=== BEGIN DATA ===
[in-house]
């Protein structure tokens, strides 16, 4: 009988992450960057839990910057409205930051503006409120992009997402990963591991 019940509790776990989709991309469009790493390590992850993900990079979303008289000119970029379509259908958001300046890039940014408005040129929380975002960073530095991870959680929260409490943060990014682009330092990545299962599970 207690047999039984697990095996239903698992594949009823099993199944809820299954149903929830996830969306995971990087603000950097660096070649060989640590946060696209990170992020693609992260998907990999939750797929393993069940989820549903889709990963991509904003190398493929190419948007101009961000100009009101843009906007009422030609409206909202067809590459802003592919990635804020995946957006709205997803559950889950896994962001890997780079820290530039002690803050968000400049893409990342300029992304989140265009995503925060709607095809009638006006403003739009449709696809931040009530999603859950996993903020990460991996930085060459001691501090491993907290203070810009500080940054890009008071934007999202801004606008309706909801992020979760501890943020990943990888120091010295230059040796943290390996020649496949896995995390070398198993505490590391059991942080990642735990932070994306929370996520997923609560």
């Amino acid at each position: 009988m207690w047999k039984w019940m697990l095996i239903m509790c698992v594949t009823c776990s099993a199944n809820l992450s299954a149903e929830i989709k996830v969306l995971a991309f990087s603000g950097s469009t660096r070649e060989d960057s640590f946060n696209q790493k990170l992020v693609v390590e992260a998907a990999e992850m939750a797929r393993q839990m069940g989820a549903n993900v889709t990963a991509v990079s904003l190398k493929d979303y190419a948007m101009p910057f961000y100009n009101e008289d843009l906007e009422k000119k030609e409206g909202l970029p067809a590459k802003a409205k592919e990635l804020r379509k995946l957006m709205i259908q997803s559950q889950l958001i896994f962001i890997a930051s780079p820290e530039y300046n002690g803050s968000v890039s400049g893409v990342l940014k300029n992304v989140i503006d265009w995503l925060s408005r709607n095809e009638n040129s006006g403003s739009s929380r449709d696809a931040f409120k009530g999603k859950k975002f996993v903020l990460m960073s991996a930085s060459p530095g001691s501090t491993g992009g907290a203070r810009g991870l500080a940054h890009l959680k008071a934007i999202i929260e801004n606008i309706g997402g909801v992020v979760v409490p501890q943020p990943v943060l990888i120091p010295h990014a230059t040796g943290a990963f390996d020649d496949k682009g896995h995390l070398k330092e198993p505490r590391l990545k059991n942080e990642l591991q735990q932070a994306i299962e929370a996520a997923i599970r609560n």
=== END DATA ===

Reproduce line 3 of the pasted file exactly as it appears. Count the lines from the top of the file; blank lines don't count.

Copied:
């Amino acid at each position: 009988m207690w047999k039984w019940m697990l095996i239903m509790c698992v594949t009823c776990s099993a199944n809820l992450s299954a149903e929830i989709k996830v969306l995971a991309f990087s603000g950097s469009t660096r070649e060989d960057s640590f946060n696209q790493k990170l992020v693609v390590e992260a998907a990999e992850m939750a797929r393993q839990m069940g989820a549903n993900v889709t990963a991509v990079s904003l190398k493929d979303y190419a948007m101009p910057f961000y100009n009101e008289d843009l906007e009422k000119k030609e409206g909202l970029p067809a590459k802003a409205k592919e990635l804020r379509k995946l957006m709205i259908q997803s559950q889950l958001i896994f962001i890997a930051s780079p820290e530039y300046n002690g803050s968000v890039s400049g893409v990342l940014k300029n992304v989140i503006d265009w995503l925060s408005r709607n095809e009638n040129s006006g403003s739009s929380r449709d696809a931040f409120k009530g999603k859950k975002f996993v903020l990460m960073s991996a930085s060459p530095g001691s501090t491993g992009g907290a203070r810009g991870l500080a940054h890009l959680k008071a934007i999202i929260e801004n606008i309706g997402g909801v992020v979760v409490p501890q943020p990943v943060l990888i120091p010295h990014a230059t040796g943290a990963f390996d020649d496949k682009g896995h995390l070398k330092e198993p505490r590391l990545k059991n942080e990642l591991q735990q932070a994306i299962e929370a996520a997923i599970r609560n």